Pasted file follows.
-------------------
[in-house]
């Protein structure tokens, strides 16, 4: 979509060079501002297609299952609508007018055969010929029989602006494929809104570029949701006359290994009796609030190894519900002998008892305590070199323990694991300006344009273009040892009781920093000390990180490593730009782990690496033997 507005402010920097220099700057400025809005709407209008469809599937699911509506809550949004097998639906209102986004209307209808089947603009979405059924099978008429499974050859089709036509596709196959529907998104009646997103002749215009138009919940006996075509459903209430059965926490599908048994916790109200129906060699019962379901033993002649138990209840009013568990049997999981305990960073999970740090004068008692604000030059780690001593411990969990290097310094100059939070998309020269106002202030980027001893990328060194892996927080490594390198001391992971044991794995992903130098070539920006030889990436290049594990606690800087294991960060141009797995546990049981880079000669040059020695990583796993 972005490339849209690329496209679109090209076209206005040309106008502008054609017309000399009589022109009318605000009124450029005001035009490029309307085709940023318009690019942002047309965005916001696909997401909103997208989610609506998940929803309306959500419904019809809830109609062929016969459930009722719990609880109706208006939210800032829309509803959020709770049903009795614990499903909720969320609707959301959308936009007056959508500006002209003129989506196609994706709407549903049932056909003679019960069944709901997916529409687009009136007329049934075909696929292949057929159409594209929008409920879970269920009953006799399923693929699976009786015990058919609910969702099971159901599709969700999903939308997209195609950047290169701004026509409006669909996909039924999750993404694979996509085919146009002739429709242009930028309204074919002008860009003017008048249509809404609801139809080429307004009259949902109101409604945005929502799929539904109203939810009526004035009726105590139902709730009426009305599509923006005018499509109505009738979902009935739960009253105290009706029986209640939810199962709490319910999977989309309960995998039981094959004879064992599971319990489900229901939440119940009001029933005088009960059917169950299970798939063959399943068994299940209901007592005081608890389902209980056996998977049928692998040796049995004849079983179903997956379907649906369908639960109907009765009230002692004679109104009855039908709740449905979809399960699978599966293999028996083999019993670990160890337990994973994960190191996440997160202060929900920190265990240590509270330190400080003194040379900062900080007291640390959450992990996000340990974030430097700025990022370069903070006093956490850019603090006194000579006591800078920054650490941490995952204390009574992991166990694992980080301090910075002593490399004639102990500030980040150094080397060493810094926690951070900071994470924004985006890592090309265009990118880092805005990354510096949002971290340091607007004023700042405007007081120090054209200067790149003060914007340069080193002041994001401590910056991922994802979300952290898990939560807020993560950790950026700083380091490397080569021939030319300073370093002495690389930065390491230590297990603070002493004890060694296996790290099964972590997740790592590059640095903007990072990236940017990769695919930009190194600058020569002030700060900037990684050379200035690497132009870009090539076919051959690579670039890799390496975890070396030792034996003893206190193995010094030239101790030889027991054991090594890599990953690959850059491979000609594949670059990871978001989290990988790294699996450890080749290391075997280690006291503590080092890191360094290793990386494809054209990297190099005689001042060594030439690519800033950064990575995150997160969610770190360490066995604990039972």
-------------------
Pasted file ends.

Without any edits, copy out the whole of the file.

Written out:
[in-house]
């Protein structure tokens, strides 16, 4: 979509060079501002297609299952609508007018055969010929029989602006494929809104570029949701006359290994009796609030190894519900002998008892305590070199323990694991300006344009273009040892009781920093000390990180490593730009782990690496033997 507005402010920097220099700057400025809005709407209008469809599937699911509506809550949004097998639906209102986004209307209808089947603009979405059924099978008429499974050859089709036509596709196959529907998104009646997103002749215009138009919940006996075509459903209430059965926490599908048994916790109200129906060699019962379901033993002649138990209840009013568990049997999981305990960073999970740090004068008692604000030059780690001593411990969990290097310094100059939070998309020269106002202030980027001893990328060194892996927080490594390198001391992971044991794995992903130098070539920006030889990436290049594990606690800087294991960060141009797995546990049981880079000669040059020695990583796993 972005490339849209690329496209679109090209076209206005040309106008502008054609017309000399009589022109009318605000009124450029005001035009490029309307085709940023318009690019942002047309965005916001696909997401909103997208989610609506998940929803309306959500419904019809809830109609062929016969459930009722719990609880109706208006939210800032829309509803959020709770049903009795614990499903909720969320609707959301959308936009007056959508500006002209003129989506196609994706709407549903049932056909003679019960069944709901997916529409687009009136007329049934075909696929292949057929159409594209929008409920879970269920009953006799399923693929699976009786015990058919609910969702099971159901599709969700999903939308997209195609950047290169701004026509409006669909996909039924999750993404694979996509085919146009002739429709242009930028309204074919002008860009003017008048249509809404609801139809080429307004009259949902109101409604945005929502799929539904109203939810009526004035009726105590139902709730009426009305599509923006005018499509109505009738979902009935739960009253105290009706029986209640939810199962709490319910999977989309309960995998039981094959004879064992599971319990489900229901939440119940009001029933005088009960059917169950299970798939063959399943068994299940209901007592005081608890389902209980056996998977049928692998040796049995004849079983179903997956379907649906369908639960109907009765009230002692004679109104009855039908709740449905979809399960699978599966293999028996083999019993670990160890337990994973994960190191996440997160202060929900920190265990240590509270330190400080003194040379900062900080007291640390959450992990996000340990974030430097700025990022370069903070006093956490850019603090006194000579006591800078920054650490941490995952204390009574992991166990694992980080301090910075002593490399004639102990500030980040150094080397060493810094926690951070900071994470924004985006890592090309265009990118880092805005990354510096949002971290340091607007004023700042405007007081120090054209200067790149003060914007340069080193002041994001401590910056991922994802979300952290898990939560807020993560950790950026700083380091490397080569021939030319300073370093002495690389930065390491230590297990603070002493004890060694296996790290099964972590997740790592590059640095903007990072990236940017990769695919930009190194600058020569002030700060900037990684050379200035690497132009870009090539076919051959690579670039890799390496975890070396030792034996003893206190193995010094030239101790030889027991054991090594890599990953690959850059491979000609594949670059990871978001989290990988790294699996450890080749290391075997280690006291503590080092890191360094290793990386494809054209990297190099005689001042060594030439690519800033950064990575995150997160969610770190360490066995604990039972």